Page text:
Out with the old, in with the new

Updated: Apr 11

The following experiences are usually mundane until there is a constant violation of multiple behaviours listed below.

They are Hyper-Critical or Judgmental Towards You

It's human nature to critique or judge, but in emotionally abusive situations, someone takes it to the next level. This can look like someone is:

1. Putting you down in front of others

2. Humiliating or embarrassing you purposefully

3. Using sarcasm or “teasing” or “jokes” to make you feel bad

4. Having an opinion about a lot of what you say, do, or think

5. Upset if/when you don’t agree (e.g., how you dress, how you spend your money, who you spend time with, what you are interested in)

They Ignore Boundaries or Invade Your Privacy

We all have the right to our own physical and emotional space. Sometimes it can be tricky to distinguish between the rush and thrill of any new relationship or connection and a violation of your space because you may feel that you want to spend all of your time with this awesome person. This can look like your partner:

1. Wants to move a relationship faster than you are comfortable with either emotionally or physically (e.g. saying “I love you” very quickly and pressuring you to do the same, pushing you to engage in sexual activities, pushing you to move in together)

2. Checks your texts messages, email or social media accounts without your permission

They are Possessive and/or Controlling

They may try to restrict your behavior through unreasonable jealousy (resentment) such as:

1. Monitoring your actions

2. Constantly calling or texting when you are not around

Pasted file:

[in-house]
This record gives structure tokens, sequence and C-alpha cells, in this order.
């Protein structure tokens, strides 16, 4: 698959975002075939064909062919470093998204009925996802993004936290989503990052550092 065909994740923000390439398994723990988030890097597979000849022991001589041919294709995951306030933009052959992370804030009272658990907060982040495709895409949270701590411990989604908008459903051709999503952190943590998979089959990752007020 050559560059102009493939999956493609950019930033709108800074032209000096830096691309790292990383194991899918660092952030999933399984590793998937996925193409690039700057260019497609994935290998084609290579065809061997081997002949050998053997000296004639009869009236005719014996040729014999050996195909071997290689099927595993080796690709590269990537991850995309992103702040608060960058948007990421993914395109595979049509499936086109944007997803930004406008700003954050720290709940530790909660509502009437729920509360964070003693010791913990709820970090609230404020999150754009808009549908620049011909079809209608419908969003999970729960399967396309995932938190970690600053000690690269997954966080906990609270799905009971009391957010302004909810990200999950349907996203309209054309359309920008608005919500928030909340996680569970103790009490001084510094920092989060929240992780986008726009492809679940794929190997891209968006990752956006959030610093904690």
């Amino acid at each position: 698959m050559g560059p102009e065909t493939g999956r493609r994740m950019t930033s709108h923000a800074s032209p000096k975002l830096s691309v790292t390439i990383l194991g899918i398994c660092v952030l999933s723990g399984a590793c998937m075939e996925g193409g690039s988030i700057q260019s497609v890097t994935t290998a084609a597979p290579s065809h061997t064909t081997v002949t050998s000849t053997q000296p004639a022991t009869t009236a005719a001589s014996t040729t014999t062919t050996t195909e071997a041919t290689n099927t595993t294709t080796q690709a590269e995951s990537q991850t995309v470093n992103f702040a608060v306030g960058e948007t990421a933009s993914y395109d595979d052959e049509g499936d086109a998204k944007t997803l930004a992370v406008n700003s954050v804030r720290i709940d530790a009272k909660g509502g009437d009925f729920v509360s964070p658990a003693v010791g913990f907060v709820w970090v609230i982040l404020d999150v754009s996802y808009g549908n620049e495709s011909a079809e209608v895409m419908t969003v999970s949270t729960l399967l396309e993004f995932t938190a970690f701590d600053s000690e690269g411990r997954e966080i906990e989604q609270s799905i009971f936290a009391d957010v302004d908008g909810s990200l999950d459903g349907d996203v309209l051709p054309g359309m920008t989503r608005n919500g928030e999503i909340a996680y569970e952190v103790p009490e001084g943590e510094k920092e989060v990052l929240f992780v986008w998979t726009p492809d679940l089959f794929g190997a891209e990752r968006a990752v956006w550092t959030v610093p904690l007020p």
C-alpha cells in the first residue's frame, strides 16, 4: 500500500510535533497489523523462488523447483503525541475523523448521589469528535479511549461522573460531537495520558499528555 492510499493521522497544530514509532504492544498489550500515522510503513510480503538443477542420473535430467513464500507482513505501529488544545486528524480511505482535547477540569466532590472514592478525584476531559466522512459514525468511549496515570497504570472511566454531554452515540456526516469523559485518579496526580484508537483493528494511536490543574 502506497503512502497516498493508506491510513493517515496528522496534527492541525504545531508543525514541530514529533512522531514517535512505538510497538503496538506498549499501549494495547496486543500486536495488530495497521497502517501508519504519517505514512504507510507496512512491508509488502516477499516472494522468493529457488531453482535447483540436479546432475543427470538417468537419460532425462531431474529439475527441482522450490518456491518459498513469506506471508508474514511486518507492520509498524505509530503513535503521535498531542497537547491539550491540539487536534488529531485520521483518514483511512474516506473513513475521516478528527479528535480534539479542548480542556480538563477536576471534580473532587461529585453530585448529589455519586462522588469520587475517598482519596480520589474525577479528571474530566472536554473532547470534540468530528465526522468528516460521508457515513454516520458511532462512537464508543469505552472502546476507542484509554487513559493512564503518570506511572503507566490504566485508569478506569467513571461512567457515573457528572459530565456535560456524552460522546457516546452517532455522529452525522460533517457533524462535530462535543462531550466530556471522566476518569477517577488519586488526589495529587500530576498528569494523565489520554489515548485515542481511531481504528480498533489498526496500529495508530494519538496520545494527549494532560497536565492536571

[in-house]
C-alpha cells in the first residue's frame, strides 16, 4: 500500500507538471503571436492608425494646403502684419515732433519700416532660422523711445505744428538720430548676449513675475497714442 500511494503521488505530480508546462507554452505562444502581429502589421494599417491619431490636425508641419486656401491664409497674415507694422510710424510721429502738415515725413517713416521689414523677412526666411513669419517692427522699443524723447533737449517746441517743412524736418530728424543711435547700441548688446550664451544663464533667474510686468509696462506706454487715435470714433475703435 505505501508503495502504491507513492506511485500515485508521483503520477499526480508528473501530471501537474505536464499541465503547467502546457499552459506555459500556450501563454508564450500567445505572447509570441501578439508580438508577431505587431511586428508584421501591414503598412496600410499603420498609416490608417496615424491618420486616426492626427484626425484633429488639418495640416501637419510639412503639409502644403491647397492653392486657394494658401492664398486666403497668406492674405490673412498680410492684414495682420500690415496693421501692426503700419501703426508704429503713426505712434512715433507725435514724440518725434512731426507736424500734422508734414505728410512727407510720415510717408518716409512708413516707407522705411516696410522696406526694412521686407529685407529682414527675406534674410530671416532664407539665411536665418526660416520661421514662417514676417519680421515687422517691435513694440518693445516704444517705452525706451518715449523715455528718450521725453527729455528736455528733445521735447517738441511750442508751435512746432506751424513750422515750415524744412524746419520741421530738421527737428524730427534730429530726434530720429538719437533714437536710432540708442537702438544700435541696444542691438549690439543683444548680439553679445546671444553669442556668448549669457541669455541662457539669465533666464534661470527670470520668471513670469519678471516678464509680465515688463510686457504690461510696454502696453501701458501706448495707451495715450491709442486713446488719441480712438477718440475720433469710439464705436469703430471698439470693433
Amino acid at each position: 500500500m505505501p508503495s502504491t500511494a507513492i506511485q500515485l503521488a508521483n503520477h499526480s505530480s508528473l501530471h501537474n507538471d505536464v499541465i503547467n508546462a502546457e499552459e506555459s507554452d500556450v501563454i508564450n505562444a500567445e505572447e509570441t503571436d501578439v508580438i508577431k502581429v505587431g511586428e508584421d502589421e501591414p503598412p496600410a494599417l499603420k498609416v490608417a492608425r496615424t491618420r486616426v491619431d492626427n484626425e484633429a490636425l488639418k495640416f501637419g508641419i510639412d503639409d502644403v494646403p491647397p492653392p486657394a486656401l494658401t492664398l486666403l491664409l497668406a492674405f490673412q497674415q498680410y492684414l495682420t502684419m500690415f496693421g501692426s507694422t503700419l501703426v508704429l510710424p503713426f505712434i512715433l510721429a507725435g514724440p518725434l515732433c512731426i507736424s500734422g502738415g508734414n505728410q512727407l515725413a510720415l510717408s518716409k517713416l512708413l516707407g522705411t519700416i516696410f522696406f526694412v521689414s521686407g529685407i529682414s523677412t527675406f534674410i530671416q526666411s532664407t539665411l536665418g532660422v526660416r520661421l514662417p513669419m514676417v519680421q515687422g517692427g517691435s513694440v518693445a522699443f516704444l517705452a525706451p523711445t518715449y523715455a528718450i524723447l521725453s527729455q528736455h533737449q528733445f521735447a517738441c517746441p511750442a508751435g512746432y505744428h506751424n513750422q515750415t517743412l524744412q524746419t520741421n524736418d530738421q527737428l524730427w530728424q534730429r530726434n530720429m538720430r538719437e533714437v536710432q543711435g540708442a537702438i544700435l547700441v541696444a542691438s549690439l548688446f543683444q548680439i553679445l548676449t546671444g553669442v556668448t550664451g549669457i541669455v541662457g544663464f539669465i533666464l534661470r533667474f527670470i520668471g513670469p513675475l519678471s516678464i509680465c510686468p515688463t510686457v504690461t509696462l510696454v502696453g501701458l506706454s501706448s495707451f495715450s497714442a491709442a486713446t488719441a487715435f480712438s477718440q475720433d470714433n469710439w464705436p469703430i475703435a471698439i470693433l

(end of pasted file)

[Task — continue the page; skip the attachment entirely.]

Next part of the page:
3. Getting upset when you want to spend time by yourself or with family or friends alone

4. Isolating you from other people in your life and/or activities you enjoy or work

5. Demanding access to your phone, email, or social media accounts

They are Manipulative

An emotionally abusive person may try many things to get you to do what they want or feel badly, such as:

1. Withdrawing affection when you’ve done something they have judged “wrong”

2. Ignoring or excluding you

3. Guilt trips

4. Make you doubt yourself

5. Deny something you know is true

They Often Dismiss You and Your Feelings

They might try to play down your emotions or feelings by:

1. Saying you are too sensitive or calling you crazy

2. Making fun of your achievements or hopes and dreams

3. Refusing to talk about or take responsibility for their actions

4. Blaming you or someone else for their actions (it’s never their fault)

5. Being indifferent or insensitive to your feelings

Don’t despair but try to identify the behaviour when it does occur. If you can deal with one at a time and find a resolution through negotiation and clarity of how it is a violation, then you are validating and honouring your feelings. If you recognize that the abuse is too big for negotiation or resolution, ask someone you trust for help in creating safety for yourself.


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